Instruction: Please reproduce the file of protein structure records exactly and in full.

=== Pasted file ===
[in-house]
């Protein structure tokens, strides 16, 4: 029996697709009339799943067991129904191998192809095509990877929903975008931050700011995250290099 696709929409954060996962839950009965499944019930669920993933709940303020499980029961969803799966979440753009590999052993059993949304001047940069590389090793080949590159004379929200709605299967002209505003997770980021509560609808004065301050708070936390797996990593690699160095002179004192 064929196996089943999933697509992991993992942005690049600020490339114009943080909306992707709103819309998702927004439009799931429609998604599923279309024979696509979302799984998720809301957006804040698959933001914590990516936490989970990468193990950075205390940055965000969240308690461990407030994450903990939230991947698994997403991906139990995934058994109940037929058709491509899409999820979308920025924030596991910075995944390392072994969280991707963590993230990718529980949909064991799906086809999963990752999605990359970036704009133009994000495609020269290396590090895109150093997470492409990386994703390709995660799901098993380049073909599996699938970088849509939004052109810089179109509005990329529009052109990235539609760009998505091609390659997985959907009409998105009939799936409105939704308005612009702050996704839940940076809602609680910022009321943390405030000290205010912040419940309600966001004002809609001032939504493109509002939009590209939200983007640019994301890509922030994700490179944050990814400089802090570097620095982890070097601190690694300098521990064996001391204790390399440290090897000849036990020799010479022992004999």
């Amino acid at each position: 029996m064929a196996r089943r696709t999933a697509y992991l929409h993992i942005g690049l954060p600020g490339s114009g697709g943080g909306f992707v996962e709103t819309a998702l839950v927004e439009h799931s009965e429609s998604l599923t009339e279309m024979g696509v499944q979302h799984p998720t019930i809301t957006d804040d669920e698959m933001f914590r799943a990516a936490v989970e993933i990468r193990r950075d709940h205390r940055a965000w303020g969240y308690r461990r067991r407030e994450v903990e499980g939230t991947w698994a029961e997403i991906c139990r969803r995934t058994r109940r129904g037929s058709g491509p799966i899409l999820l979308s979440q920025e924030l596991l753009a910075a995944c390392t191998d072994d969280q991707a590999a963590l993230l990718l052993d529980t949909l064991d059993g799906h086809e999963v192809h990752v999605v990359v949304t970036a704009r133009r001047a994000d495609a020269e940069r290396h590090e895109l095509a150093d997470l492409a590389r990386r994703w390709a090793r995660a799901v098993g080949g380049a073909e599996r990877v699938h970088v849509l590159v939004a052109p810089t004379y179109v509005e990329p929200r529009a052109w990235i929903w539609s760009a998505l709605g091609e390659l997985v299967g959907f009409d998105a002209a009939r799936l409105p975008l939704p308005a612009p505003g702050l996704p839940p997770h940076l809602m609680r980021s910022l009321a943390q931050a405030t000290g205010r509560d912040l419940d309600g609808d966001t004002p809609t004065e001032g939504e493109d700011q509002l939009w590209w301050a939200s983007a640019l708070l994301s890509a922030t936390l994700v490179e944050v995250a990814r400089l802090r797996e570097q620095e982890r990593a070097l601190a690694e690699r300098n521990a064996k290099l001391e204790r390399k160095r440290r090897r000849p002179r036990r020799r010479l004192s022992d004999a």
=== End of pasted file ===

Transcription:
[in-house]
């Protein structure tokens, strides 16, 4: 029996697709009339799943067991129904191998192809095509990877929903975008931050700011995250290099 696709929409954060996962839950009965499944019930669920993933709940303020499980029961969803799966979440753009590999052993059993949304001047940069590389090793080949590159004379929200709605299967002209505003997770980021509560609808004065301050708070936390797996990593690699160095002179004192 064929196996089943999933697509992991993992942005690049600020490339114009943080909306992707709103819309998702927004439009799931429609998604599923279309024979696509979302799984998720809301957006804040698959933001914590990516936490989970990468193990950075205390940055965000969240308690461990407030994450903990939230991947698994997403991906139990995934058994109940037929058709491509899409999820979308920025924030596991910075995944390392072994969280991707963590993230990718529980949909064991799906086809999963990752999605990359970036704009133009994000495609020269290396590090895109150093997470492409990386994703390709995660799901098993380049073909599996699938970088849509939004052109810089179109509005990329529009052109990235539609760009998505091609390659997985959907009409998105009939799936409105939704308005612009702050996704839940940076809602609680910022009321943390405030000290205010912040419940309600966001004002809609001032939504493109509002939009590209939200983007640019994301890509922030994700490179944050990814400089802090570097620095982890070097601190690694300098521990064996001391204790390399440290090897000849036990020799010479022992004999």
């Amino acid at each position: 029996m064929a196996r089943r696709t999933a697509y992991l929409h993992i942005g690049l954060p600020g490339s114009g697709g943080g909306f992707v996962e709103t819309a998702l839950v927004e439009h799931s009965e429609s998604l599923t009339e279309m024979g696509v499944q979302h799984p998720t019930i809301t957006d804040d669920e698959m933001f914590r799943a990516a936490v989970e993933i990468r193990r950075d709940h205390r940055a965000w303020g969240y308690r461990r067991r407030e994450v903990e499980g939230t991947w698994a029961e997403i991906c139990r969803r995934t058994r109940r129904g037929s058709g491509p799966i899409l999820l979308s979440q920025e924030l596991l753009a910075a995944c390392t191998d072994d969280q991707a590999a963590l993230l990718l052993d529980t949909l064991d059993g799906h086809e999963v192809h990752v999605v990359v949304t970036a704009r133009r001047a994000d495609a020269e940069r290396h590090e895109l095509a150093d997470l492409a590389r990386r994703w390709a090793r995660a799901v098993g080949g380049a073909e599996r990877v699938h970088v849509l590159v939004a052109p810089t004379y179109v509005e990329p929200r529009a052109w990235i929903w539609s760009a998505l709605g091609e390659l997985v299967g959907f009409d998105a002209a009939r799936l409105p975008l939704p308005a612009p505003g702050l996704p839940p997770h940076l809602m609680r980021s910022l009321a943390q931050a405030t000290g205010r509560d912040l419940d309600g609808d966001t004002p809609t004065e001032g939504e493109d700011q509002l939009w590209w301050a939200s983007a640019l708070l994301s890509a922030t936390l994700v490179e944050v995250a990814r400089l802090r797996e570097q620095e982890r990593a070097l601190a690694e690699r300098n521990a064996k290099l001391e204790r390399k160095r440290r090897r000849p002179r036990r020799r010479l004192s022992d004999a």